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close this bookBasic Concepts in Environment, Agriculture and Natural Resources Management: An Information Kit (International Institute for Rural Reconstruction (IIRR))
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View the documentTropical forest -ecosystems
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Tropical forest -ecosystems


Tropical forest -ecosystems

Tropical forest -ecosystems

Tropical forest ecosystems are situated in the equatorial belt of the earth. This portion of the earth is called the tropical zone. It-accounts for about 40 percent of earth's surface; Within this zone are two major types of tropical forest ecosystems: (1) the rainforest; and, (2) the monsoon or seasonal forest. Both types of forest ecosystems exist in the-Philippines. The latter occupies 6.7. million hectares of the available land area.

The rainforest is one of the oldest and most complex ecosystems on earth.

Extensive rainforest regions

The Amazon River Basin in South America, the Congo River Basin in equatorial Africa and the Malay Archipelago in Southeast Asia.

Philippine forests

Kalinga-Apayao Mountains, Sierra Madre Mts., Palawan, Northern Samar, Mindoro, Agusan, Surigao - del Sur and Bukidnon Mt.


Remaining old growth forest areas in the Philippines

Forest Areas in the Philippines

Types of Forest Area

(m has)

Dipterocarps

2.435

Mossy/marginal

0.2455

Mangroves

0.1494

Pines

0.0812

Beach

(no data)

Molave

(no data)

Adapted from DENR, 1990.

Ecological importance of tropical forests

  • Maintenance of a well-balanced local, regional and or global climates. Vegetation can affect-climate in several different ways, via heat balance, surface roughness, the hydrological cycle (precipitation and evapotranspiration) and carbon storage.
  • As a living storehouse of biodiversity. Reduction in structural diversity inevitably follows from human interaction with- tropical rainforests as they are progressively simplified by increasing degrees of interference, e.g., timber utilization. The mast deleterious effects would be to see the trees and not the animals or vice versa. Biodiversity has a life-sustaining effect to human beings.
  • Natural protection against human impoverishment. Human population located in the tropics depends on the forest resource base for its basic sustenance. The disappearance of the forest through massive disturbances in the forest ecosystem would also mean loss of hut man lives.


Forest ecosystem threats

The direct threets to forest ecosystems in the Philippines are:

Forest conversion

  • Logging. It is estimated that fogging activities destroy forests et a rate of 100,000 hectares per year (DENR,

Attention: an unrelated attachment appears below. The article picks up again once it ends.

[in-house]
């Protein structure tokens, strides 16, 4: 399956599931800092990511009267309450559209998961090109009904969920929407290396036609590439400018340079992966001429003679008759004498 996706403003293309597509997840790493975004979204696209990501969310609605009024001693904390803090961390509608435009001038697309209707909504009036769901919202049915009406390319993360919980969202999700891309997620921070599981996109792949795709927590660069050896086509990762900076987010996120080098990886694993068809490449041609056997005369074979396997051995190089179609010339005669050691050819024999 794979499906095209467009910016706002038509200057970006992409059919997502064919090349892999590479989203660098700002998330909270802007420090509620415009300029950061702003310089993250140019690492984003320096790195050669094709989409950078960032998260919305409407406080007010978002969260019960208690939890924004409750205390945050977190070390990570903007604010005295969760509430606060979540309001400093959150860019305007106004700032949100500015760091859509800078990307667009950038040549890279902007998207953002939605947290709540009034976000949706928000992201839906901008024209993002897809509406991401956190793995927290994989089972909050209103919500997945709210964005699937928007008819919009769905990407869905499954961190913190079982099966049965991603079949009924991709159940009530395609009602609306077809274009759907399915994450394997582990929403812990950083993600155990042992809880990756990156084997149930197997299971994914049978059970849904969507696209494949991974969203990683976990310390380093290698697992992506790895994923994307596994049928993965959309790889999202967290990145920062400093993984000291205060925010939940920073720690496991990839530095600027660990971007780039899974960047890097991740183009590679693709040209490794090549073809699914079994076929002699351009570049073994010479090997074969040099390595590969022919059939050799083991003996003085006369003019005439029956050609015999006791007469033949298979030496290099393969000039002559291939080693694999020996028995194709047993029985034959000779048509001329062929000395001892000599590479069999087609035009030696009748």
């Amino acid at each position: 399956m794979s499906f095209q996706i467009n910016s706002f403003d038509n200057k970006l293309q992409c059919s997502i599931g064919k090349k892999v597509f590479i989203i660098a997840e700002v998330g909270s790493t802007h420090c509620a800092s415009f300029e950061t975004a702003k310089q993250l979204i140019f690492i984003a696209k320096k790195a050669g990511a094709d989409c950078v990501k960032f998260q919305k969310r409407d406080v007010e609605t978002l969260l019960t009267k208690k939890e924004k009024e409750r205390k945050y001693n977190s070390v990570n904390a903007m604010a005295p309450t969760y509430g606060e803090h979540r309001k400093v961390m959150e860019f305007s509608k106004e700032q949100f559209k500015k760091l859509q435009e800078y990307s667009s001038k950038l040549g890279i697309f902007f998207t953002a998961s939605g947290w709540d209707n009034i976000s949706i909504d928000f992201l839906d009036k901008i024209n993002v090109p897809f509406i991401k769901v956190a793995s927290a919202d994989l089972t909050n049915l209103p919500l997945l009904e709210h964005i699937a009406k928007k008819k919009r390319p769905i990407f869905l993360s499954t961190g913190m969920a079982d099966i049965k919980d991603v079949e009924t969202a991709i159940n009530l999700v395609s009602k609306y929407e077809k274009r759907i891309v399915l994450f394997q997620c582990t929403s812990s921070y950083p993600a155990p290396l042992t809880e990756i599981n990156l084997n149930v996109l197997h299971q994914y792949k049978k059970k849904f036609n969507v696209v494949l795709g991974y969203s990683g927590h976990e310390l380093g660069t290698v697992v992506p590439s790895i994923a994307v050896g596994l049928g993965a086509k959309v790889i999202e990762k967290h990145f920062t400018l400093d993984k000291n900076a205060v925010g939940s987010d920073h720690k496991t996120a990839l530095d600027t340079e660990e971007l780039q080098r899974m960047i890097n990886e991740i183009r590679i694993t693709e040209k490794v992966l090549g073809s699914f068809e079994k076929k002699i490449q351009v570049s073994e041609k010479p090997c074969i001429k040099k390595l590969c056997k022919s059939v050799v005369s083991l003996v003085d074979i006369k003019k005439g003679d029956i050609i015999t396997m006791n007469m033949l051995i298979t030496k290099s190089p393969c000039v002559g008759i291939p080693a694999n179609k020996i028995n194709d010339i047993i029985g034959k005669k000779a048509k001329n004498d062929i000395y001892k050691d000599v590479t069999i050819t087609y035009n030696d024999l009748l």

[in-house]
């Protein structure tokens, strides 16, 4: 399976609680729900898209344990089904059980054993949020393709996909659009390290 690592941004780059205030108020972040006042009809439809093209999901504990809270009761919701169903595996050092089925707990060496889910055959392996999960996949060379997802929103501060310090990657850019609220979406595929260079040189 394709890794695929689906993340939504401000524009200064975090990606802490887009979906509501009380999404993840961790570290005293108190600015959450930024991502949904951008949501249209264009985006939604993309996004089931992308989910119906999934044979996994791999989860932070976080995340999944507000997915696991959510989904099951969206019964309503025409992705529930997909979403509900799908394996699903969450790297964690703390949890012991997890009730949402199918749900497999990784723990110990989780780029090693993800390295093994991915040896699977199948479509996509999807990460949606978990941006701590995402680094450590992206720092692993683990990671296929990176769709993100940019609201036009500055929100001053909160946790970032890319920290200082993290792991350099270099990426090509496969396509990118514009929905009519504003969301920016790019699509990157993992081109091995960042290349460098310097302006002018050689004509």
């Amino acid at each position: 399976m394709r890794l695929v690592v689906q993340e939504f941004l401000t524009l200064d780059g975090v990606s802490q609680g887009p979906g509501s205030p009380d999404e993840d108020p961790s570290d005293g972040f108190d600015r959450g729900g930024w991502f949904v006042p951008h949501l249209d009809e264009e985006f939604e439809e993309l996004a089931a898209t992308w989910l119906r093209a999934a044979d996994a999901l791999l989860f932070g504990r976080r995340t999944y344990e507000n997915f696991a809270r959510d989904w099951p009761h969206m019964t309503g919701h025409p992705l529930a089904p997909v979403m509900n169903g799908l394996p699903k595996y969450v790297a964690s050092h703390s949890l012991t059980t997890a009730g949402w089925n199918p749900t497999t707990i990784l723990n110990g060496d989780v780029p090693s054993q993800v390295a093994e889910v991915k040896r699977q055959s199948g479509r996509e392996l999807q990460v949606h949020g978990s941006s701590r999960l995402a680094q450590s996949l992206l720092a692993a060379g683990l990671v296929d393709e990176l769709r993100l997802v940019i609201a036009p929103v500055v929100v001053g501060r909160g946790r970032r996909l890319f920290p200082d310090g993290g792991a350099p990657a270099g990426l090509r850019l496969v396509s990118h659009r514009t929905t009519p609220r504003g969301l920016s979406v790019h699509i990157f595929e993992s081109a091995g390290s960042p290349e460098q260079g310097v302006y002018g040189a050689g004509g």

• Subsistence/Permanent Farming. The conversion of forests to other land uses. In 1980 alone, about 210,000 ha were deforested and converted into agricultural land use. This trend is increasing at the rate of 200,000 ha/year.
  • Aquaculture. Philippine mangrove forests have decreased in size by 99% since 1920. Mostly due to conversion to aquaculture.


Wildlife trade

  • In 1990-91, the Philippines exported about 84,668 heads of mammals, 4,188 heads of birds, 516 heads and specimens of reptiles and 130,775 pieces of orchids and 4,510 pieces of insects.


Other issues and threats

  • Watershed Denudation. Nineteen out of 58 major watersheds are critically denuded, reducing their hydroelectric and irrigation potentials, as well as their water regulation functions.
  • National Parks. This covers 381,549 has. Only seven out of 77 national parks now meet international standards, due to squatting, illegal logging, kaingin and subdivision.
  • Loss of Biodiversity. This is indicated by the fact that our list of endangered species contains 18 entries. Another 25 are in the threatened list. Many of these plants and animals reside in rapidly disappearing forests. 50 percent of our endemic forest flora are already extinct.


Effects and implication

  • Physical. Soil is exposed to wing and rain, therefore, increasing erosion. Loss of root structure can cause landslides end crop losses; silt raises riverbeds leading to floods; siltation on inland water bodies end coastal areas; depletion of biotic species inland and in the coastal areas; and, loss of forest biodiversity.
  • Sociocultural and Economic. Unemployment; export receipt diminution; degradation of cultural values and norms; development projects are resisted and aborted; dislocated communities (environmental refugees); and, more impoverished workers and upland occupants.